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Boston Alumnae Go ‘Back to School’ for a Night

About 25 alumnae living in the Boston area reunited for a Back to School night on Monday, March 13, 2017, at the XV Beacon Hotel.
After drinks and hors d’oeuvres, alumnae heard updates from Head of School Bodie Brizendine about the Long Range Plan; a new Computer Science Department Head; partnerships with Harlem Children’s Zone; and the School’s new building at 412 East 90th Street, which, in a few years, will offer new opportunities for athletics and the Science and Performing Arts departments.
The alumnae then split into two classes: English, taught by Brizendine, or Dots and Lines, taught by Director of Teaching and Learning and math teacher Eric Zahler.
In Brizendine’s class, the alumnae studied Shakespeare’s fourth soliloquy in Hamlet. Brizendine explained that she would approach the soliloquy in the same way she does with her juniors and seniors who take her Shakespeare class as an elective. Interpretation, for Brizendine, is about two forms of agency: voice and scholarship.
“For the vast majority of students, this is the first time they’re looking at this marvelous play together. And what I want them to have is access to it,” she said.
Brizendine added that she also seeks to give students a sense of voice and self, as well as various ways to interpret the text.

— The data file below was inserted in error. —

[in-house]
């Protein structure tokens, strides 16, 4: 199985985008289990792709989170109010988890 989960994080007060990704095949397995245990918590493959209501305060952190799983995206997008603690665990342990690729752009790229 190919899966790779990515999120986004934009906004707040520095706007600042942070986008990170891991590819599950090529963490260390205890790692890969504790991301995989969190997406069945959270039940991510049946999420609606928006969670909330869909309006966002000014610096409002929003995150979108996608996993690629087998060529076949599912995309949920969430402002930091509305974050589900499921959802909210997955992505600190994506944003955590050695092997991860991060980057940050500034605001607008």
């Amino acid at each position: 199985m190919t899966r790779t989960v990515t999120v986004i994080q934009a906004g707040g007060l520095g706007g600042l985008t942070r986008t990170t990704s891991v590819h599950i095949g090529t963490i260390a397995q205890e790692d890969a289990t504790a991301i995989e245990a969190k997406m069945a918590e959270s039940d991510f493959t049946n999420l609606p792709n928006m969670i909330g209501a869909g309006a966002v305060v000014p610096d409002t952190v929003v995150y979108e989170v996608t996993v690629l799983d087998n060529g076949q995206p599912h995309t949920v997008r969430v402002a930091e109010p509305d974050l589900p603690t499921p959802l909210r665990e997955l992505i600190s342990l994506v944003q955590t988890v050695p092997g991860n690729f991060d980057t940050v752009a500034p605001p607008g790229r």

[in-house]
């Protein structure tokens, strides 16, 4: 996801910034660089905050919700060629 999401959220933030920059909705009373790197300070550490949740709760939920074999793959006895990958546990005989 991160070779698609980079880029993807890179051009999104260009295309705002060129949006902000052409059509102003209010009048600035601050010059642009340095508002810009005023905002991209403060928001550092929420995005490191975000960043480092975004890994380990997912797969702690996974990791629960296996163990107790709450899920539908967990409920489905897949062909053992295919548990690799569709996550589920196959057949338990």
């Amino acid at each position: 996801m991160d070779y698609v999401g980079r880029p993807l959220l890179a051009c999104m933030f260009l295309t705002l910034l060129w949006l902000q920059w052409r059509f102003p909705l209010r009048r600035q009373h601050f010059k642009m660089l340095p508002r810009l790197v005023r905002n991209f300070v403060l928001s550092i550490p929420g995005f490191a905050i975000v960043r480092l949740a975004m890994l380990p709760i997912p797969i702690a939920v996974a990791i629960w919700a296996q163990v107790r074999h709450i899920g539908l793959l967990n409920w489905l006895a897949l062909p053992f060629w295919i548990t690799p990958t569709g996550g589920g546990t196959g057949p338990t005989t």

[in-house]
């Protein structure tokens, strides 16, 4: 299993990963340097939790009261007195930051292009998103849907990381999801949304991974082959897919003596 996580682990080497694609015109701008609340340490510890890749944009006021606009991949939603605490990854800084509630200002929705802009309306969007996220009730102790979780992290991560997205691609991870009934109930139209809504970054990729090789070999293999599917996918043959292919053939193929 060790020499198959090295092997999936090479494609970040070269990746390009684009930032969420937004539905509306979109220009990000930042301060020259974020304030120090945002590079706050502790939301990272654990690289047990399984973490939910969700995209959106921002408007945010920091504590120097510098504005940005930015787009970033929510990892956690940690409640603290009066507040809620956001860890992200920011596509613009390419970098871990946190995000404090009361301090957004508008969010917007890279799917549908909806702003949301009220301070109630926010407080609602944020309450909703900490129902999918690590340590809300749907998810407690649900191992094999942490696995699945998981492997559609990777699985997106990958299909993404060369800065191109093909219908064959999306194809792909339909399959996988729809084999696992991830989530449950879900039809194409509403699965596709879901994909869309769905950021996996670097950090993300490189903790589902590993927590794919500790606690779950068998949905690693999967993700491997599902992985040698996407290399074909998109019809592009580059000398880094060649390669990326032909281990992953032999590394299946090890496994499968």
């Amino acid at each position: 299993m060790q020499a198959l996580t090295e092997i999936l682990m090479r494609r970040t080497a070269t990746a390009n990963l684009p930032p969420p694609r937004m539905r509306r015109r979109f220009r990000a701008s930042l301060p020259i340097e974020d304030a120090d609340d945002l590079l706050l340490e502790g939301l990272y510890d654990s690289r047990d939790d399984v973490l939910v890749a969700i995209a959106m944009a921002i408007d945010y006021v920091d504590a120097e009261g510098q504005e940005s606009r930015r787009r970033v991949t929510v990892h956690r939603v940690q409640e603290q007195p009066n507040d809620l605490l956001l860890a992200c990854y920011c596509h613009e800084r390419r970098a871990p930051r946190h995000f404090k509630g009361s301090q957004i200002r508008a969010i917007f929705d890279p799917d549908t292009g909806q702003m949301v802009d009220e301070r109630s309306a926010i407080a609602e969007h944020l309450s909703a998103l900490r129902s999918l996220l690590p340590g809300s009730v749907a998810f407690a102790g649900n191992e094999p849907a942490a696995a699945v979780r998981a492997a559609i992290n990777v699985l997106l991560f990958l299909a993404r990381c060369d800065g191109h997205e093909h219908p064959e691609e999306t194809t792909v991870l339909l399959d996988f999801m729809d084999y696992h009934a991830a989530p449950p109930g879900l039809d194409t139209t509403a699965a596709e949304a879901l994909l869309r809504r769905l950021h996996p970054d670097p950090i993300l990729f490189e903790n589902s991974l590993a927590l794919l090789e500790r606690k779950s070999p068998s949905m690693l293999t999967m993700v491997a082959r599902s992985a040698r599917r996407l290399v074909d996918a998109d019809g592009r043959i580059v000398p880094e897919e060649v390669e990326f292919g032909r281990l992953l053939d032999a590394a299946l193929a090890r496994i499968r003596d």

“I’m going to give you different ways into the text as if you were juniors or seniors back wearing your uniform,” she said.
Alumnae took turns reading aloud the “To be or not to be – that is the question” soliloquy. Each person read until she encountered a punctuation mark, then let the next person continue on. Afterward, Brizendine asked alumnae what effect this had, and the alumnae talked about what lines or words were emphasized. They also broke into groups to parse the meaning of small sections of the soliloquy. 
In Zahler’s Dots and Lines class, alumnae delved into an “Euler path,” which is a trail that uses every edge of a graph exactly once. Alumnae experimented with different networks to find a pattern, then brainstormed whether they could find a general rule to see if a given network had a Euler path. In other words, with different shapes and paths made up of dots and lines, alumnae counted how many lines intersected each dot. They realized that in order to have a Eulerian trail, they needed to have either zero or two odd-numbered dots.
The alumnae also discussed graph theories related to how one can find the shortest path from A to Z, with lots of stops in between. Zahler taught the alumnae about the “greedy algorithm,” which goes from point to point using the shortest available distance each time, versus Edsger Dijkstra’s algorithm, which finds the shortest path by selecting the lowest distance but also calculating the distance to other unvisited points and updating the path if it finds a shorter route.
After the lesson was over, Zahler’s class reminisced about their Spence teachers, including Zahler himself. “Calculus savior!” one alumna said.